West Coast Customs and Microsoft created Project Detroit to inspire developers to build apps for cars. This ride includes technology from Microsoft's Kinect, Xbox, Windows, and Windows Phone, among others.
The Project Detroit car has a touch-screen display that drivers can swipe to toggle between different dashboard skins. The slate in front of the passenger seat can surf the Web -- and can also send messages for display on the car's rear windshield.
The Project Detroit car can be remotely located, unlocked, and started using the Viper SmartStart app for Windows Phone.
The Project Detroit car includes cameras using Microsoft's Kinect motion-sensing controller on the front and rear of the vehicle. Those cameras can transmit a live video feed of pedestrians and objects to the interior dashboard displays. Even cooler, when the car is parked, the rear windshield can turn into a projector screen for playing movies or video games.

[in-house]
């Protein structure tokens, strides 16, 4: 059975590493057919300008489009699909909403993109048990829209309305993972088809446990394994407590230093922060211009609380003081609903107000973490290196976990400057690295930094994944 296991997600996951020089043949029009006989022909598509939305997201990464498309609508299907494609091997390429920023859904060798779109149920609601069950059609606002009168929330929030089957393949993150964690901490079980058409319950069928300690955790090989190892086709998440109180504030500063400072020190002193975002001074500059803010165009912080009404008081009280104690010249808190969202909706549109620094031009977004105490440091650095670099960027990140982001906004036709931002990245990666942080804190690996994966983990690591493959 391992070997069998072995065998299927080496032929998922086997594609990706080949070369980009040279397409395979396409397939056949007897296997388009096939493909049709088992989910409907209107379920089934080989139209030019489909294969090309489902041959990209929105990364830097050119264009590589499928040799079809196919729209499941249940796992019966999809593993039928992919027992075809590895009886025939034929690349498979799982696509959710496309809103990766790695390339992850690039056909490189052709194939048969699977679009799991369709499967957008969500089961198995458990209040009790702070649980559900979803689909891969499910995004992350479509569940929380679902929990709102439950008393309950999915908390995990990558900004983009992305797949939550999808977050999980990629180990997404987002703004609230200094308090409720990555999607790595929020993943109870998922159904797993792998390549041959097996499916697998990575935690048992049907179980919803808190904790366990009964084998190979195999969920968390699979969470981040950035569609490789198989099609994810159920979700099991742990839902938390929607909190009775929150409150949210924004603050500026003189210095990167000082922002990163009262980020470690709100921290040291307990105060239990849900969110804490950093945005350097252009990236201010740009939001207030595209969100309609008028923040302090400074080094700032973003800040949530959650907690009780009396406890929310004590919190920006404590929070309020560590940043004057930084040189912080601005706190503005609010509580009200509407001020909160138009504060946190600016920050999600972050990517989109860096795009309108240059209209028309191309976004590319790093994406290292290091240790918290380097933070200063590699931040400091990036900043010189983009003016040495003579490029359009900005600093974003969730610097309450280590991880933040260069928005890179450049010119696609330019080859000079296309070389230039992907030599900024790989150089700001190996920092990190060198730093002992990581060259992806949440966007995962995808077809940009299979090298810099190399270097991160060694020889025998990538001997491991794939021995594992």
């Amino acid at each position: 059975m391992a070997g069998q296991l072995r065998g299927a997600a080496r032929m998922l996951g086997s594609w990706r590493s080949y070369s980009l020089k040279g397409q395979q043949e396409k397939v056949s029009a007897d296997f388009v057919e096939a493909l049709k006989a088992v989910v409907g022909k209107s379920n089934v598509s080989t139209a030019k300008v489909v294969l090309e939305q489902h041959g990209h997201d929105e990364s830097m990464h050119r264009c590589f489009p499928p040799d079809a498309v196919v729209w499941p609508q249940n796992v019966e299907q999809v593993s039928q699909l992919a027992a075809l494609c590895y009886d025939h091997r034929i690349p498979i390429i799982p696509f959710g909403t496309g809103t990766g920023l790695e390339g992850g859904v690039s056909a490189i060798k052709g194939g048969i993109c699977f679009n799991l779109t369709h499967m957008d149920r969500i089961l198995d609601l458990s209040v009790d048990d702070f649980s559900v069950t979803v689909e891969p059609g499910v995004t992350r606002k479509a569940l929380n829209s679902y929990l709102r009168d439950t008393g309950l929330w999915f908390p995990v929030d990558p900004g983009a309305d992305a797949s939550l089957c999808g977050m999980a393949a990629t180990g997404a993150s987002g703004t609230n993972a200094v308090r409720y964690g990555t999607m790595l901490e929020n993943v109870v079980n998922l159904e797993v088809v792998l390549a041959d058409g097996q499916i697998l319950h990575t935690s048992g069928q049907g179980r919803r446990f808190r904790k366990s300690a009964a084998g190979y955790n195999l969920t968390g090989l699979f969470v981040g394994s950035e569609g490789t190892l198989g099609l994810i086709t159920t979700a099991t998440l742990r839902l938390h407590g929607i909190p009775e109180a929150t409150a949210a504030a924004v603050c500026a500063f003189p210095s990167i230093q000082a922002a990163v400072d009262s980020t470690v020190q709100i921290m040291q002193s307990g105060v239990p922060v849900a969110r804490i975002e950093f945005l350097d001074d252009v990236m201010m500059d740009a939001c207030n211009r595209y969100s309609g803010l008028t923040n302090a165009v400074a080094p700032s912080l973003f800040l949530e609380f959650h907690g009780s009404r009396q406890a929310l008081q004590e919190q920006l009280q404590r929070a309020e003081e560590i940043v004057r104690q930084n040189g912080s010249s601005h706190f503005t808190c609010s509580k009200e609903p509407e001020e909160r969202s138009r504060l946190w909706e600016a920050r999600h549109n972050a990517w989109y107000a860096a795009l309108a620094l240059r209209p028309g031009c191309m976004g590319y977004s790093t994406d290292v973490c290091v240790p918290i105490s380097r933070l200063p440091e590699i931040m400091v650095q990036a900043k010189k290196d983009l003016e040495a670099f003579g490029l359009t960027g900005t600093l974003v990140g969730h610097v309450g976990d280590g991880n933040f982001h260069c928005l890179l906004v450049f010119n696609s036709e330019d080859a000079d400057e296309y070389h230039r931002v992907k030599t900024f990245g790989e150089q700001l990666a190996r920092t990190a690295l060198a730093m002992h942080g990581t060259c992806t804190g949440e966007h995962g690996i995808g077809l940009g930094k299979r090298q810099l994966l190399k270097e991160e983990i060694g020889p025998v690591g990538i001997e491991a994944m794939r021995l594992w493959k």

The devices in the Project Detroit car are Web connected, so passengers can use the touch-screen display to check the weather, find nearby businesses, or play Xbox Live against friends.
Web connectivity lets users stream video and audio from cameras and microphones in the car to Windows Phones. That way, users can tell when anyone gets near the car -- from anywhere in the world. And they can turn their phones into microphones, using the car's external PA system to ask lookie loos to step away.
When the Project Detroit car is parked, its rear windshield can flip up, turning into a screen for watching movies or playing Xbox games.